July 2, 1999
Press statement following the ROK-U.S. summit meeting
President Kim Dae-jung of the Republic of Korea, who is visiting the United States at the invitation of President Clinton, met with President Clinton for the summit meeting today, July 2, 1999, following their luncheon together. It was President Kim's third meeting with President Clinton since his inauguration in February, 1997. Cabinet members of both governments also attended the luncheon and the summit meeting.
In today's summit meeting, both presidents reaffirmed that the ROK and the U.S. would continue to maintain combined defense posture to deal resolutely with North Korea's provocations, such as the recent incursion across the Northern Limit Line(NLL).
President Kim reiterated his intention to pursue engagement policy toward the North with consistency, on the basis of solid national security. President Clinton expressed his full support for the ROK's efforts and reaffirmed his willingness to work closely with President Kim to move the engagement policy forward.
Both President Kim and President Clinton shared the view that the comprehensive approach toward the North, conducted under close consultation among the Republic of Korea, Japan and the United States, offers a historic opportunity to put an end to the Cold War on the Korean Peninsula by reducing mutual threats.
Both sides agreed to strive together to bring the North to fully understand the sincerity of our offer, and to respond positively to our comprehensive approach.
President Kim and President Clinton reviewed the circumstances relating to North Korea's possible missile test launch. Sharing the view that North Korea's additional missile test launch could bring about negative consequences, they agreed to work together with firm determination to prevent North Korea from conducting another launch.
President Kim stressed that the official dialogue between the south and the north is essential in realizing peaceful coexistence and expanding cooperation and exchanges on the Korean Peninsula, and explained the results of the recent South-North Vice-Ministerial talks to President Clinton. President Clinton welcomed the resumption of the South-North talks and hoped that the talks would achieve visible results. He also gave his firm support for the continued progress of the dialogue.
Recognizing the importance of the Agreed Framework to the nuclear non-proliferation, as well as peace and security of the Korean Peninsula and Northeast Asia, both presidents agreed to make sustained efforts to secure North Korea's compliance with the Agreed Framework. Also, they re-emphasized their commitment to the smooth progress of the LWR project.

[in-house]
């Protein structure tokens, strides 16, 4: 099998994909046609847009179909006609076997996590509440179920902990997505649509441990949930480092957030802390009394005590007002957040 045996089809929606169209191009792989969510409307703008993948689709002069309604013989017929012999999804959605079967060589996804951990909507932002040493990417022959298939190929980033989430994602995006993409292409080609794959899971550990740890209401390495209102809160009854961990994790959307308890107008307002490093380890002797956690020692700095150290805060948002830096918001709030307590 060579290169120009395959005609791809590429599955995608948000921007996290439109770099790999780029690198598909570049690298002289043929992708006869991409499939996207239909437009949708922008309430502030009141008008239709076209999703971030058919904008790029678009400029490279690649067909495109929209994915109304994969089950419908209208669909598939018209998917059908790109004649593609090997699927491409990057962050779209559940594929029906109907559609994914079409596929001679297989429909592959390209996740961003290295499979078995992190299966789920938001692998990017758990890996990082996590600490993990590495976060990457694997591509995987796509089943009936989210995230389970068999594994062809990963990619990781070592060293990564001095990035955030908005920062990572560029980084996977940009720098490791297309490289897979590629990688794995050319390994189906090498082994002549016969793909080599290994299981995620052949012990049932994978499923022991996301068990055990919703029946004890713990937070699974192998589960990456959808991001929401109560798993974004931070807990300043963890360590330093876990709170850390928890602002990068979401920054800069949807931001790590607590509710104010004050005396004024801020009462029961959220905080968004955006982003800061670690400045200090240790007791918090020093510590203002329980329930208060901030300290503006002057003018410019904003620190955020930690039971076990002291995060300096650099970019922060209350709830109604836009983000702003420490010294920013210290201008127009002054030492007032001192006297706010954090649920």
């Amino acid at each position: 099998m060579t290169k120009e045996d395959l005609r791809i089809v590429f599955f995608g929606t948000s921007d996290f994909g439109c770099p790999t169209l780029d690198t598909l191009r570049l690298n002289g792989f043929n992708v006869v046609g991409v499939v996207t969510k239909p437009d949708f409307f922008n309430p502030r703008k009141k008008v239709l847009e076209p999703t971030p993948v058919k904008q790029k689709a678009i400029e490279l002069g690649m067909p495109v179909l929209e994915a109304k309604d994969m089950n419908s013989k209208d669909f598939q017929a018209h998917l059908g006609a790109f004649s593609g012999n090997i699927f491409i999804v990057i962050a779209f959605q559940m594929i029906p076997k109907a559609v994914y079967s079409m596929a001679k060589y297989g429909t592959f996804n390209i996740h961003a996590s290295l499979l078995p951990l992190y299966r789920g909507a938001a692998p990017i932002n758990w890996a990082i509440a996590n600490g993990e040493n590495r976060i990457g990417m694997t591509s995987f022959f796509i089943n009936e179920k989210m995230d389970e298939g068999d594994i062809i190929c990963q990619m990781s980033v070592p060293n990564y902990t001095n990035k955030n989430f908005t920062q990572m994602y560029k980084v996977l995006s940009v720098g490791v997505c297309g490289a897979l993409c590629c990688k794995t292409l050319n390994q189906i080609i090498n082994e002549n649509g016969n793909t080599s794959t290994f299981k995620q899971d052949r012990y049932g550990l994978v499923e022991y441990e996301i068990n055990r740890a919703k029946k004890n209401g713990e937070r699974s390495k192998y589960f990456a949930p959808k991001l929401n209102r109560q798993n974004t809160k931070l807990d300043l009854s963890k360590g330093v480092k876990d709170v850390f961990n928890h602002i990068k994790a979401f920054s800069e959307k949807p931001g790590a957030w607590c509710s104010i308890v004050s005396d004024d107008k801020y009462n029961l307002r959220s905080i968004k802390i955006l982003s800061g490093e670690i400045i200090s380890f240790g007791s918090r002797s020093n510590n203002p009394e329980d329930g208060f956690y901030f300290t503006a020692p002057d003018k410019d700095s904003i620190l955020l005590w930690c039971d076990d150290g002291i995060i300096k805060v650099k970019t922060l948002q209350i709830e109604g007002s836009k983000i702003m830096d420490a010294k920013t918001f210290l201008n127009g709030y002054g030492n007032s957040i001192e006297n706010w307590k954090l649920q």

President Kim explained Korean government's strenuous efforts to institute economic reforms, and expressed his appreciation for the support the U.S. has offered in the course of Korea's recovery from its economic crisis. President Clinton expressed his faith in Korean economy's capacity to regain its full strength, and promised assistance of his government in this regard.
The two presidents expressed their shared hope that "Revised Agreement Relating to Scientific and Technological Cooperation" and "Social Security Agreement" will facilitate scientific and technological exchanges and commercial activities between the two countries, thereby contributing to mutually beneficial bilateral economic cooperation.
In addition, the two presidents had an in-depth discussion on a wide range of global and regional issues, including ways to promote democracy and human rights around the world.
In particular, President Kim and President Clinton welcomed the first conference of "Joint Program on Democracy and Market Development in Asia" to be convened in Seoul later this month, which may serve as a forum for their further endeavors to promote democratic values in Asia.
Since President Kim's visit to the U.S. in June, 1998, the two presidents have been exchanging visits to respective capitals in biannual sequence, with President Clinton's visit to Seoul previous November and today's summit meeting. Such regularity of visits underscores the close relationship existing between the two countries, and contributes to the watertight coordination between the two governments.